On almost every weekday morning for the past nine years, Maria Ssangulia has walked the 2 1/2 miles from her Riverdale home to the Riverdale YMCA. Once there, she does calisthenics, plays paddleball, jogs, bicycles and then caps off the workout with a swim.

"Not bad for someone Social Security age," said Ssangulia, who is in her late 60s. "It kept me nice and alert. It was better than going to a department store and buying dresses a size too small, like some women do."

This week, YMCA officials announced that its Riverdale branch -- described as the only full-service YMCA in Prince George's County -- must close March 31 because of financial problems. The closing means that Ssangulia and other elderly people who form the core of the regular membership will lose not just a facility, but an important outlet in their lives.

"I'd love to see somebody be able to keep it open, especially for our senior citizens. This is the largest single group of senior citizens we have," said Jeri Cushman, executive director of the county's YMCA program. "But every year, it has been a deficit operation and this year, it's way out of hand."

The Riverdale YMCA is not much to look at. Located in the basement of a Giant Food store, it has low ceilings and cement floors. The pool is so small it can only accommodate a handful of swimmers at a time.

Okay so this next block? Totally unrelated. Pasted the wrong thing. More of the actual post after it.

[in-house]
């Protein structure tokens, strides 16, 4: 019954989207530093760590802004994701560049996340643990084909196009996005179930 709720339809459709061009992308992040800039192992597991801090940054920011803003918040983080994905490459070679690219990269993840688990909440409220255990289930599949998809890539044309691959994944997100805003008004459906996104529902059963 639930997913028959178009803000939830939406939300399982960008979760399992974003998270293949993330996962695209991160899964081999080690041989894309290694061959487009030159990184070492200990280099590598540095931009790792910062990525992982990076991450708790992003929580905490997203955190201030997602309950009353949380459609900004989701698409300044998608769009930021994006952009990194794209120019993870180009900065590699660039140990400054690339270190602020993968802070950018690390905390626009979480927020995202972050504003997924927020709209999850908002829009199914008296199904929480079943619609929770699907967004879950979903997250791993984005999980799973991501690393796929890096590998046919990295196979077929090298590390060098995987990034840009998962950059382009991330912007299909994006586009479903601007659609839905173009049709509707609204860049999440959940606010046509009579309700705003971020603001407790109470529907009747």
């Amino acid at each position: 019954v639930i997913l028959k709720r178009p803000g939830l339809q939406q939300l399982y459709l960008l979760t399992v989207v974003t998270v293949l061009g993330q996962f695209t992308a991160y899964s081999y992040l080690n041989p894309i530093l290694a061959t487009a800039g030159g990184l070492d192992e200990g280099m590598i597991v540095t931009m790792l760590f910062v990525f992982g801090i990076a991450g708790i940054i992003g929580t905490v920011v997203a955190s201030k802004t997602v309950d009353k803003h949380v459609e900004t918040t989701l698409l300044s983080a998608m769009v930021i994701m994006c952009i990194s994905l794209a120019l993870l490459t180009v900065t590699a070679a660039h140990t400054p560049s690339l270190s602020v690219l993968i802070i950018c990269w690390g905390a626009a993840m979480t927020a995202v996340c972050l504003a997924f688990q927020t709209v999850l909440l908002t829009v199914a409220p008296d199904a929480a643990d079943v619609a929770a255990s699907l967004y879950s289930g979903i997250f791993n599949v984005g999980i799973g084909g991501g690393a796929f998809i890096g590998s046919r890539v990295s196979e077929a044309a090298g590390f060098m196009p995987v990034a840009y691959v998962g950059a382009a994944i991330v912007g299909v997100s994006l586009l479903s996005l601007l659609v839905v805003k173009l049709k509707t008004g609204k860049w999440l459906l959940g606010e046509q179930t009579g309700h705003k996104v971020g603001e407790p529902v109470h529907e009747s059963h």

But regulars say it has been convenient for the nearby community, a middle-class area with a large number of older residents. About 60 of them, many of whom do not drive and must walk to their workout, visit the YMCA regularly to stay in shape. The total membership is 1,200, Cushman said.

Increasingly, finances have been a major problem. The county's YMCA program, which operates at 16 sites, including school and community buildings, receives funds for its day-care operations from the United Way. But the only income for the Riverdale facility comes from annual membership dues -- $182 for each adult.

Rent at the Riverdale Plaza site is $50,000 a year and utilities cost another $24,000, Cushman said. The facility's total operating debt is $124,000 and growing. With only a year left on their lease, officials decided to close immediately.

The elderly who depend on the Riverdale YMCA have refused to give up, however. They are currently circulating petitions, to be given to county and state government leaders, that plead their case for an exercise and recreation center in Riverdale.

But Cushman said that the obvious first choice to take over the facility, the Maryland-National Capital Park and Planning Commission, has no interest in it.

Juanita Horseman, for one, refuses to give up hope.

"All of us senior citizens are worried, sure," said Horseman, 74. "We like the sauna and the pool and the exercise room because it's all so good for our aches and pains and our high blood pressure and our arthritis. I know personally how much good going to there for the past three years has done me.

"All week," she said, "other people have been asking me, 'Do you know where you're going to go now? What are you going to do?'

"And I have to say, 'No, I don't know. I just hope somebody will take over the 'Y'. I just hope somebody will remember us.' "